[15] 45 C.F.R. pt. 84, App. A, ¶ 31 provides in pertinent part:

Under § 84.44(d), a recipient must ensure that no handicapped student is subject to discrimination in the recipient's program because of the absence of necessary auxiliary aids. Colleges and universities expressed concern about the costs of compliance with this provision.

The Department emphasizes that recipients can usually meet this obligation by assisting students in using existing resources for auxiliary aids such as state vocational rehabilitation agencies and private charitable organizations. Indeed, the Department anticipates that the bulk of auxiliary aids will be paid for by state and private agencies, not by colleges or universities.

[16] The eleventh amendment to the United States Constitution provides:

The Judicial power of the United States shall not be construed to extend to any suit in law or equity, commenced or prosecuted against one of the United States by Citizens of another State, or by Citizens or Subjects of any Foreign State.

[17] 29 U.S.C. §§ 721(a) (8) and 721(a) (12) provide in pertinent part:

In order to be eligible to participate in programs under this subchapter, a State shall submit to the Commissioner a State plan for vocational rehabilitation services for a three-year period and, upon request of the Commissioner, shall make such annual revisions in the plan as may be necessary. Each such plan shall

. . . . .

(8) provide, at a minimum, for the provision of the vocational rehabilitation services specified in clauses (1) through (3) of subsection (a) of section 723 of this title, and the remainder of such services specified in such section after full consideration of eligibility for similar benefits under any other program....

. . . . .

(12) (A) provide satisfactory assurances to the Commissioner that, in the provision of vocational rehabilitation services, maximum utilization shall be made of public or other vocational or technical training facilities or other appropriate resources in the community; and

(B) provide (as appropriate) for entering into agreements with the operators of rehabilitation facilities for the provision of services for the rehabilitation of handicapped individuals....

[18] 29 U.S.C. § 723(a) provides in pertinent part:

(a) Vocational rehabilitation services provided under this chapter are any goods or services necessary to render a handicapped individual employable, including, but not limited to, the following:

. . . . .

(3) vocational and other training services for handicapped individuals, which shall include personal and vocational adjustment, books, and other training materials, and services to the families of such individuals as are necessary to the adjustment or rehabilitation of such individuals: Provided, That no training services in institutions of higher education shall be paid for with funds under this subchapter unless maximum efforts have been made to secure grant assistance, in whole or in part, from other sources to pay for such training....

[19] 29 U.S.C. § 720(a) provides:

The purpose of this subchapter is to authorize grants to assist States to meet the current and future needs of handicapped individuals, so that such individuals may prepare for and engage in gainful employment to the extent of their capabilities.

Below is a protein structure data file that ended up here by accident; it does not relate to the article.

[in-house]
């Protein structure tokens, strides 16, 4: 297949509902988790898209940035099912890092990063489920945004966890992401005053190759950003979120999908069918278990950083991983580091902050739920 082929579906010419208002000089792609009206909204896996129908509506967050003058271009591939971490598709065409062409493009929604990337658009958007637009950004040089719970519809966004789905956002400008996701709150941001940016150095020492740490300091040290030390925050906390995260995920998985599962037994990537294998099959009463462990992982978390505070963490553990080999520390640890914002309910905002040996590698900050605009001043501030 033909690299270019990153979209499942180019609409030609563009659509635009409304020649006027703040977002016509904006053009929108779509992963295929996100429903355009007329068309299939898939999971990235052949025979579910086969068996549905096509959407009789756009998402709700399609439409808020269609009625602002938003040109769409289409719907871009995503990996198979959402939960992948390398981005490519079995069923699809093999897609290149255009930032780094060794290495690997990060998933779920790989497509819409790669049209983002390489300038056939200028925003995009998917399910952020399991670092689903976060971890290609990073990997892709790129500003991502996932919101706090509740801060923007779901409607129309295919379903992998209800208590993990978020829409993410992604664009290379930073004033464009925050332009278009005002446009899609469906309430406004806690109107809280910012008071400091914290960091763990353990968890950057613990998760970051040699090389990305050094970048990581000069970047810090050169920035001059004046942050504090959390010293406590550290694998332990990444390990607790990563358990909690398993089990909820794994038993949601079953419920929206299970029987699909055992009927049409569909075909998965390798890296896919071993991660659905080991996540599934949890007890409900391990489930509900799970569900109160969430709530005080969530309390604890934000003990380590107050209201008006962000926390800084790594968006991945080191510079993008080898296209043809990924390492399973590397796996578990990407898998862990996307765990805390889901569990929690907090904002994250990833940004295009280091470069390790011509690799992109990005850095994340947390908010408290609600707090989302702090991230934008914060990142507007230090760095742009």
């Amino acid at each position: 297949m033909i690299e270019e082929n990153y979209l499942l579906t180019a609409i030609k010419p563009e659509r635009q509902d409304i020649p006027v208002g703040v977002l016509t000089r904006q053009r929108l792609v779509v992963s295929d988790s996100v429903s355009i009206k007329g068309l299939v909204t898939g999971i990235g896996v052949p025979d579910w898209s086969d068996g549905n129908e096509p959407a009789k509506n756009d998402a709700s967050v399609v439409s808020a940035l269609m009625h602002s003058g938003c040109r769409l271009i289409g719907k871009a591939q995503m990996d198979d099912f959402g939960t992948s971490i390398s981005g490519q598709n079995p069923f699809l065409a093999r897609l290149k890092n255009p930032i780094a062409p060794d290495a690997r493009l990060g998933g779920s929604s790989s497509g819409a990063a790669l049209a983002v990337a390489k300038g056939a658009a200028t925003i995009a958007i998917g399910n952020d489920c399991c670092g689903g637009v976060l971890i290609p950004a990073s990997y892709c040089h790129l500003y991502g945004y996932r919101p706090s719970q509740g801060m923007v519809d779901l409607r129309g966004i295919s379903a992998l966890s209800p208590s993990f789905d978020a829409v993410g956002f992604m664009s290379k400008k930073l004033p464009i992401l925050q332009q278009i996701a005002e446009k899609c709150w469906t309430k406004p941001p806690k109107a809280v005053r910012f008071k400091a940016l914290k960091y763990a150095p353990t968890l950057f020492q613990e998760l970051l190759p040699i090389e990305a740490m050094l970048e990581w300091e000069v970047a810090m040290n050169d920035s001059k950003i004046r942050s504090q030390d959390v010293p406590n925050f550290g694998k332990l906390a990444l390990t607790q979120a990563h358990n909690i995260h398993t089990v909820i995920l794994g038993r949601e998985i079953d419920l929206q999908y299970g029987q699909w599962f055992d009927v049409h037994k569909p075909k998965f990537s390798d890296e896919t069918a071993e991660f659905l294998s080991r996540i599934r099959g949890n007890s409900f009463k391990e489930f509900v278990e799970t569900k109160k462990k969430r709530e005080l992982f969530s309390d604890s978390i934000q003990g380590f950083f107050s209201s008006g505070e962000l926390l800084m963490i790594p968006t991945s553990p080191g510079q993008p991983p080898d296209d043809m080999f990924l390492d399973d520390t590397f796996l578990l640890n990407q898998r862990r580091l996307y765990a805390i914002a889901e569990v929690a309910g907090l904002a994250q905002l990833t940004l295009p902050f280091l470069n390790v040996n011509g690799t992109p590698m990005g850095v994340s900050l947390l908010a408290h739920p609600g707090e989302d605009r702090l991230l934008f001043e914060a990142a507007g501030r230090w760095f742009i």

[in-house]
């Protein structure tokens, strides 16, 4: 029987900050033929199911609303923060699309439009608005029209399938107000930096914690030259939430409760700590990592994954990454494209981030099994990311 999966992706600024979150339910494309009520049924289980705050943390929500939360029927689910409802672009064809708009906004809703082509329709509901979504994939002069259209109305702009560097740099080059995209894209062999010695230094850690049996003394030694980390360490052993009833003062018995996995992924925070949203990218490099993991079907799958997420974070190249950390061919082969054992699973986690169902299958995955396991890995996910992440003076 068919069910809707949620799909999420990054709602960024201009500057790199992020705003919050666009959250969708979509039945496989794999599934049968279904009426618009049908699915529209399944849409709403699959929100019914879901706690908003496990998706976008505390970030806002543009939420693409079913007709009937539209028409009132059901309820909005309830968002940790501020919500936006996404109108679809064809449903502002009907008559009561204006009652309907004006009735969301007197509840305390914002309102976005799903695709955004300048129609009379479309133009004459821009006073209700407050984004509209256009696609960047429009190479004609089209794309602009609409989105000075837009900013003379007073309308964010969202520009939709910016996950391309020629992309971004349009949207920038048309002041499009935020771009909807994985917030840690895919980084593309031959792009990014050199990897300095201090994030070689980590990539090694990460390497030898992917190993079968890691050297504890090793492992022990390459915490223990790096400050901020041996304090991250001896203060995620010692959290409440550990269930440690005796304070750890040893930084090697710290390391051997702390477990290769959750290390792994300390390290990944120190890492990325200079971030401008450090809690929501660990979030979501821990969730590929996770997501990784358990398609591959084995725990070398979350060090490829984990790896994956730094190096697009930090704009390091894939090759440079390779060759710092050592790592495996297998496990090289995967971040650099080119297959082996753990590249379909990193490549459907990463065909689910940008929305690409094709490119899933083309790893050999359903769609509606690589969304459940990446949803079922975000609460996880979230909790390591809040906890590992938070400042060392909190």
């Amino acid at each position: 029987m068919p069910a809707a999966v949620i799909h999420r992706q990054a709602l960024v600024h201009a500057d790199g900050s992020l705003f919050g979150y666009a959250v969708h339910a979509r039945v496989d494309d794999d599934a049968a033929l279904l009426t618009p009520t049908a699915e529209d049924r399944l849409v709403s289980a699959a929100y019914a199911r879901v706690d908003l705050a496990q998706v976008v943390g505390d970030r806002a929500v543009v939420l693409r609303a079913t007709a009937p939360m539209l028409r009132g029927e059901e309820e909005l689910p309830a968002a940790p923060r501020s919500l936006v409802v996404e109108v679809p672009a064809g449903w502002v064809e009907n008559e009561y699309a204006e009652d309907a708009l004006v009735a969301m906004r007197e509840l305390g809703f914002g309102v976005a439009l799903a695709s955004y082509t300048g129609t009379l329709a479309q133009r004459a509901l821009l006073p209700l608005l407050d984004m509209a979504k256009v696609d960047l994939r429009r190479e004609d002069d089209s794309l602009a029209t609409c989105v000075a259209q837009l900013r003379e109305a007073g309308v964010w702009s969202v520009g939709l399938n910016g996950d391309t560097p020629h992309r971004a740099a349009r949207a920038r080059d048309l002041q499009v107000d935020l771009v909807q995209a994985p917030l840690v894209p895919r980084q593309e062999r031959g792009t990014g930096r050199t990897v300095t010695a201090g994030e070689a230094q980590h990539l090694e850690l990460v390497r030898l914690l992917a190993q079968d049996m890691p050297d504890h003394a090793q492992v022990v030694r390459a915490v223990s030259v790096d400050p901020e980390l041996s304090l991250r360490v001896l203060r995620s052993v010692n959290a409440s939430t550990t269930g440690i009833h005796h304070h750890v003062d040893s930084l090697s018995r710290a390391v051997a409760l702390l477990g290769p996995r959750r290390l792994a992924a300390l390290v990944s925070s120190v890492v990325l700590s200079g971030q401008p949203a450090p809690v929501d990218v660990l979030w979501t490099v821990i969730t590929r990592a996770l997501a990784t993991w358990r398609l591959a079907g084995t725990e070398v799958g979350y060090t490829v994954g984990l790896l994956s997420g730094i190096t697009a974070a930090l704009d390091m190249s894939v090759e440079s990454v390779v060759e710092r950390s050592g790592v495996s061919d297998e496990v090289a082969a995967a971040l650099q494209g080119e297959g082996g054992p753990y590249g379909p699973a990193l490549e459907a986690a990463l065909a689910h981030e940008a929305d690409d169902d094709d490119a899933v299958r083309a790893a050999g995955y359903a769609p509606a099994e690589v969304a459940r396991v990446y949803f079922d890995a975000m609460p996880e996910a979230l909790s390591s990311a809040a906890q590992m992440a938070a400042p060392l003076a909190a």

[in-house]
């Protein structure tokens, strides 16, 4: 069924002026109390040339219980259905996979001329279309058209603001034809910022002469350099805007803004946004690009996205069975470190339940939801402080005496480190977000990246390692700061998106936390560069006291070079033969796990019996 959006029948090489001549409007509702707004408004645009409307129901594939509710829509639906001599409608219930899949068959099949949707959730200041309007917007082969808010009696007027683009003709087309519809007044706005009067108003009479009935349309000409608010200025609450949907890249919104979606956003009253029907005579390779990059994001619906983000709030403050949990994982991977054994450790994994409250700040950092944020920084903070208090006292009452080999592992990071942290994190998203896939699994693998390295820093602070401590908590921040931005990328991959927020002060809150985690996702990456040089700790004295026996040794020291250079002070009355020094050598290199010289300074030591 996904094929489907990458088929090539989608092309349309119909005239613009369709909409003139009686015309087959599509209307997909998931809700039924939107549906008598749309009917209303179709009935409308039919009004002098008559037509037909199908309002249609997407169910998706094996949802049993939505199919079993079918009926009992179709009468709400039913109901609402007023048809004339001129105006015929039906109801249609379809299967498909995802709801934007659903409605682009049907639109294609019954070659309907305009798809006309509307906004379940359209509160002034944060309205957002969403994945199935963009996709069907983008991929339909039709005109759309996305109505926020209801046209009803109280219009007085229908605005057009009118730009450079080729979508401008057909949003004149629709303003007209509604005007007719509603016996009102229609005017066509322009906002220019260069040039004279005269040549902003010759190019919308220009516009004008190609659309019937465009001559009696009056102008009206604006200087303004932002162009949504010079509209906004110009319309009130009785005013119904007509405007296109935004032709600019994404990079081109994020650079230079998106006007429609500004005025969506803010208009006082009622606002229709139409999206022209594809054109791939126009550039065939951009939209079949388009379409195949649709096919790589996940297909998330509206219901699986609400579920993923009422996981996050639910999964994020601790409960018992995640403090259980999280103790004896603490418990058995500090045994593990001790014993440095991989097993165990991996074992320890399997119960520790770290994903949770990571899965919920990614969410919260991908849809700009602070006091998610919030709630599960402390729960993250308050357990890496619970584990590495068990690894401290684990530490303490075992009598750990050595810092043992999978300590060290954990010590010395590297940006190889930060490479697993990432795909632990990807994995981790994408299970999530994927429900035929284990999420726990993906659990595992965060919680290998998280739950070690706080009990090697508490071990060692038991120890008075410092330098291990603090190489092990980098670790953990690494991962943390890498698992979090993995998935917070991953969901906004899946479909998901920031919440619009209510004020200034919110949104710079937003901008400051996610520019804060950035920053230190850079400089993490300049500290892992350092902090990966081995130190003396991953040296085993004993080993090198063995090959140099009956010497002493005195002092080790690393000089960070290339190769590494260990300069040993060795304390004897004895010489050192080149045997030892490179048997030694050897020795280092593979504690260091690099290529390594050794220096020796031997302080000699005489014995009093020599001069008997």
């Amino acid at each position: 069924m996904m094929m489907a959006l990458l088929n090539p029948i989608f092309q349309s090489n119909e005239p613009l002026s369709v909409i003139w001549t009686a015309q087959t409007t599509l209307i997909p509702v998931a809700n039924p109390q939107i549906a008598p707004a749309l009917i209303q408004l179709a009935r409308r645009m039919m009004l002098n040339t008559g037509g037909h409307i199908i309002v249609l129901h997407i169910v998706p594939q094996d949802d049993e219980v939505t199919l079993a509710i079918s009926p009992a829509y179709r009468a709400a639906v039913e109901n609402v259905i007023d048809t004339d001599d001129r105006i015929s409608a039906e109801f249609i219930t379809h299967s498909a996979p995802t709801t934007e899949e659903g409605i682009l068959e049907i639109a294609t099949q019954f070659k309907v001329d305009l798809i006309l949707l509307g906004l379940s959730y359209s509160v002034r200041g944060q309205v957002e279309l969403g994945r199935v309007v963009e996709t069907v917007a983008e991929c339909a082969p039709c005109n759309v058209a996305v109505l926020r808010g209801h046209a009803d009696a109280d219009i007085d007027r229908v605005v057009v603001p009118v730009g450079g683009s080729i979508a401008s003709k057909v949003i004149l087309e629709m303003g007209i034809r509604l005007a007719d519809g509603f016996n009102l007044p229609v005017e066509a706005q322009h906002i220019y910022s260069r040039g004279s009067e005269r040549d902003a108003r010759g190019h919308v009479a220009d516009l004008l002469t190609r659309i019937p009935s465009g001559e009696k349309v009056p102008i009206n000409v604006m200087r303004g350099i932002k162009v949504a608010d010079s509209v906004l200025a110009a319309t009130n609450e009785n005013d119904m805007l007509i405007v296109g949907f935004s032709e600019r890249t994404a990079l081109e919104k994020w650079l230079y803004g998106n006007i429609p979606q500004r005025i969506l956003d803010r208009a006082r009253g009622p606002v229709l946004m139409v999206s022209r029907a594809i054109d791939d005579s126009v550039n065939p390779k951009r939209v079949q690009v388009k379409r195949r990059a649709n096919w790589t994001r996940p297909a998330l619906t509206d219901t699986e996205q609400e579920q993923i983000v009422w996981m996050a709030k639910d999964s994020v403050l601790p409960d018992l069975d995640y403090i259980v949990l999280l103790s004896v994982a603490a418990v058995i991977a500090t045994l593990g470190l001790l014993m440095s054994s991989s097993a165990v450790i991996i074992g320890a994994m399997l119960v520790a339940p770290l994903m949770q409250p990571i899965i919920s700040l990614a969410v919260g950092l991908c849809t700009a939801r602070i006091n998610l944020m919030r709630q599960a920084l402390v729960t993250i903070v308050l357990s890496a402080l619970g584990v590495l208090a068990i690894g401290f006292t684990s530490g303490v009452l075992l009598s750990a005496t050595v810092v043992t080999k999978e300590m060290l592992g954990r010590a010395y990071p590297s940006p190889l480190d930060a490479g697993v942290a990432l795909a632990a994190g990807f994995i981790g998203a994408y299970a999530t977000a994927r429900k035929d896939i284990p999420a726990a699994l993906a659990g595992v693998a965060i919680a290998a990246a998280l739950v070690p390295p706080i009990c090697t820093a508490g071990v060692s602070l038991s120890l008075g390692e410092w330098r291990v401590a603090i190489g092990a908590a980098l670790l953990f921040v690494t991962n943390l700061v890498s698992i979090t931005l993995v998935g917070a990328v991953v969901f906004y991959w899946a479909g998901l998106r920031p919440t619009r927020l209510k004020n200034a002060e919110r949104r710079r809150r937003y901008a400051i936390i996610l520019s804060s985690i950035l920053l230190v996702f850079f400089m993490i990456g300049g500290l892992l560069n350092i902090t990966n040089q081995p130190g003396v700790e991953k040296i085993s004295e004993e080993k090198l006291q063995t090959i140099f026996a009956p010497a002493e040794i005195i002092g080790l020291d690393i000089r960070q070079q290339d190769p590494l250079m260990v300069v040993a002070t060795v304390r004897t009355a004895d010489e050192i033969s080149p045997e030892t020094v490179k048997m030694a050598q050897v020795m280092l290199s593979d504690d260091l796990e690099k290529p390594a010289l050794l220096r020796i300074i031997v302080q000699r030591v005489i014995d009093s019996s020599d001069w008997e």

[20] See note 17 supra.

[21] See note 17 supra.

[22] 29 U.S.C. § 722(a)-(b) provides in pertinent part:

(a) The Commissioner shall insure that the individualized written rehabilitation program ... is developed jointly by the vocational rehabilitation counselor or coordinator and the handicapped individual ... and that such program meets the requirements set forth in subsection (b) of this section ....

(b) ... Such program shall include, but not be limited to (1) a statement of long-range rehabilitation goals for the individual and intermediate rehabilitation objectives related to the attainment of such goals, (2) a statement of the specific vocational rehabilitation services to be provided, (3) the projected date for the initiation and the anticipated duration of each such service, [and] (4) objective criteria and an evaluation procedure and schedule for determining whether such objectives and goals are being achieved....

[23] See note 7 supra.

[24] 29 U.S.C. § 721 provides in pertinent part:

(b) The Commissioner shall approve any plan which he finds fulfills the conditions specified in subsection (a) of this section, and he shall disapprove any plan which does not fulfill such conditions....

(c) (1) Whenever the Commissioner ... finds that

(A) the plan has been so changed that it no longer complies with the requirements of subsection (a) of this section; or

(B) in the administration of the plan there is a failure to comply substantially with any provision of such plan,

the Commissioner shall notify such State agency that no further payments will be made to the State under this subchapter (or, in his discretion, that such further payments will be reduced ... or that further payments will not be made to the State only for projects under the parts of the State plan affected by such failure), until he is satisfied there is no longer any such failure....

(d) (1) Any State which is dissatisfied with a final determination of the Commissioner under subsection (b) or (c) of this section may file a petition for judicial review of such determination in the United States Court of Appeals for the circuit in which the State is located....